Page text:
Chemeketa Courier

Chemeketa Free Speech Zone attracts attention on campus

In an election year, debates of all types are sparked on Chemeketaís Salem campus.
Many organizations and community members who wish to have their voice heard, visit the college’s Free Speech Zone each week.
Students are allowed free speech opportunities anywhere on campus, but organizations and/or members of a community must use the Free Speech Zone.
Peter Starr, Chemeketa’s civic engagement coordinator, said, ìI think it is important that we as an educational institution embrace controversial issues and try to have a scholarly, objective conversation about them on campus.
“In the time that I have been helping to organize free speech on campus, I am proud to say we have never turned away an applicant. It is my hope that as politics continues to be infused with more venom than ever, Chemeketa students will continue to have an open mind and objectively and critically view the political and religious messages they see in the Free Speech areas or anywhere on campus.”

Help to find employment

With much of the country experiencing high unemployment, many students are finding it difficult to learn the skills needed to get a job.
Pouring over the listings can be time-consuming, and polishing your resume may look impossible without a guiding hand.
But Chemeketa’s Job Placement Services center in Bldg.2 was established to help students find work.
“I can’t guarantee that I’m going to get them a job,” Kip Carlson, the off-campus placement technician at the Job Placement center, said. “But we can sure get them a better chance than they would have had poking around on their own.”

Vote with Your Fork


Are you eating sustainably, locally, and healthy?
On April 18, the Vote with Your Fork brown bag discussion took place in Bldg. 2 at the Multicultural Center.
Guest speaker Jennifer Coleman, the outreach director for the Oregon Environmental Council, discussed what she believed was the necessity of eating sustainably, locally, and healthy.
Coleman said, ìThere are some ways Oregon can improve. We export about 85 percent of the food we produce to other states. I would like to see more of that food stay in our state and be eaten by Oregonians.
“You can eat sustainably by looking for the organic label; choose foods that you recognize the ingredients.”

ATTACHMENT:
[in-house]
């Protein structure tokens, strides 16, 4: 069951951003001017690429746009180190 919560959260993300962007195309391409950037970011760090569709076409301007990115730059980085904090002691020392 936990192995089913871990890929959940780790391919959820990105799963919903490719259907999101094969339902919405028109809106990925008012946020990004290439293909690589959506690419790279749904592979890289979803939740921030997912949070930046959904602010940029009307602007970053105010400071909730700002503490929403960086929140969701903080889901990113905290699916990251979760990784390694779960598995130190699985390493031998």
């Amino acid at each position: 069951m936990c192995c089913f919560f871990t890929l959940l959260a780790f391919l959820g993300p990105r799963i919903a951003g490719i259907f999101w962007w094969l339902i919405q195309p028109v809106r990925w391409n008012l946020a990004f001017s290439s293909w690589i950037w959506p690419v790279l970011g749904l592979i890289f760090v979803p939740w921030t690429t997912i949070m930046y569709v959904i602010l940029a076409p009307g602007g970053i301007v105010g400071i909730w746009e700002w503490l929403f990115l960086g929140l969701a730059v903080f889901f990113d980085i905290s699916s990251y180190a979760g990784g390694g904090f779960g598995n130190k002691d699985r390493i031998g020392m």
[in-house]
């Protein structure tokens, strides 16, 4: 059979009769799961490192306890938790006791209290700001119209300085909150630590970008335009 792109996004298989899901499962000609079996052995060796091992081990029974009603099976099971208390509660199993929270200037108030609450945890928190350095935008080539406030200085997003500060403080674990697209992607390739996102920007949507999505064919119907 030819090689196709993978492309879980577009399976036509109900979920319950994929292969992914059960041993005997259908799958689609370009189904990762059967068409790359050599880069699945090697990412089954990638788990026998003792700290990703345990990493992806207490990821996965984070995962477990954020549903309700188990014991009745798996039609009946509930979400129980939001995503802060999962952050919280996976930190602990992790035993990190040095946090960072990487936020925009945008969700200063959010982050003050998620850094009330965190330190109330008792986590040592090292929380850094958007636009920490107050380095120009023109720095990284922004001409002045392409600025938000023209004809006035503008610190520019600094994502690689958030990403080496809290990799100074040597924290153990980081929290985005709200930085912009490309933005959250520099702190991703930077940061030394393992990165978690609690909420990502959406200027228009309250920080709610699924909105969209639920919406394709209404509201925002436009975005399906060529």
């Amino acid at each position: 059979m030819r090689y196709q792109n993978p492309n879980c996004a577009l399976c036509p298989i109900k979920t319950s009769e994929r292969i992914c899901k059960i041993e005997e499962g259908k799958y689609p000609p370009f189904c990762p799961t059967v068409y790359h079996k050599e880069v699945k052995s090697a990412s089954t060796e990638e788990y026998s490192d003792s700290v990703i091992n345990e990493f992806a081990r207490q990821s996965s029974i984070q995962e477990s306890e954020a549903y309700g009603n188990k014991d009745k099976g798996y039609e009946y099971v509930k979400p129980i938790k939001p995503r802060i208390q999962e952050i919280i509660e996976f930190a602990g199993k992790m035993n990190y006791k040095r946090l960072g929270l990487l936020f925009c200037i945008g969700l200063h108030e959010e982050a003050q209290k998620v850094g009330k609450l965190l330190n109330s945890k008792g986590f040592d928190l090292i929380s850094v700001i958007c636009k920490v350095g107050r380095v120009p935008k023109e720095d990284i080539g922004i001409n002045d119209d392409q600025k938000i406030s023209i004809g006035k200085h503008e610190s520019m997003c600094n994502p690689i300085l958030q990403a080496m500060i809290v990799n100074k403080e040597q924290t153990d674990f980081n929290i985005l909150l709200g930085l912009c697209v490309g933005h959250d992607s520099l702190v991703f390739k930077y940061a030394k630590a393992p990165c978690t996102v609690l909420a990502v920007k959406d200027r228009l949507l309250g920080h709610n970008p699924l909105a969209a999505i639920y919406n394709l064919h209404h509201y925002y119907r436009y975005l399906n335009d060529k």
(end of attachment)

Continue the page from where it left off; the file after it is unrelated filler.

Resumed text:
Coleman shared ideas on how to choose food.
“I think that there are three things to think about: One, is if it’s healthy for your body; second, is if it’s healthy for the landscape; and [third], if it’s healthy for the local economy,” she said.
“The best way to support all three at once is to purchase fresh food that is grown locally.”
The event was hosted by the Chemeketa Northwest Center for Sustainable Resources, with support from the Wellness Committee, Student Retention and College Life, and the Horticulture program.
Cheryl Roberts, Chemeketa’s president who attended the session, said, “Eating sustainably supports the efforts that we currently have at our college.”

Professors you have been rated

Have you ever asked your friends what instructors they would recommend?
You can solicit the same information with a wider range of opinions on the website
The website allows students to grade and post comments regarding their past instructorsí performance. You can search directly for the instructor you are interested in or browse through the school listing to find the desired name.
Students can rate their instructors based on easiness, clarity, and helpfulness. Students also may offer comments about their instructors, and the criteria they used to make their decisions.

Joel Gisbert beating the odds

He had no education, no skills, and nowhere to go.
The piercing heat consumed the pregnant woman. She fell face first and wondered, “Is my child still alive?”
The year was 1981. Concepcion Lopez traveled 100 miles through the back roads of Mexico’s borderlands, the last part of a long journey, guided by pure determination to make it to the U.S. border.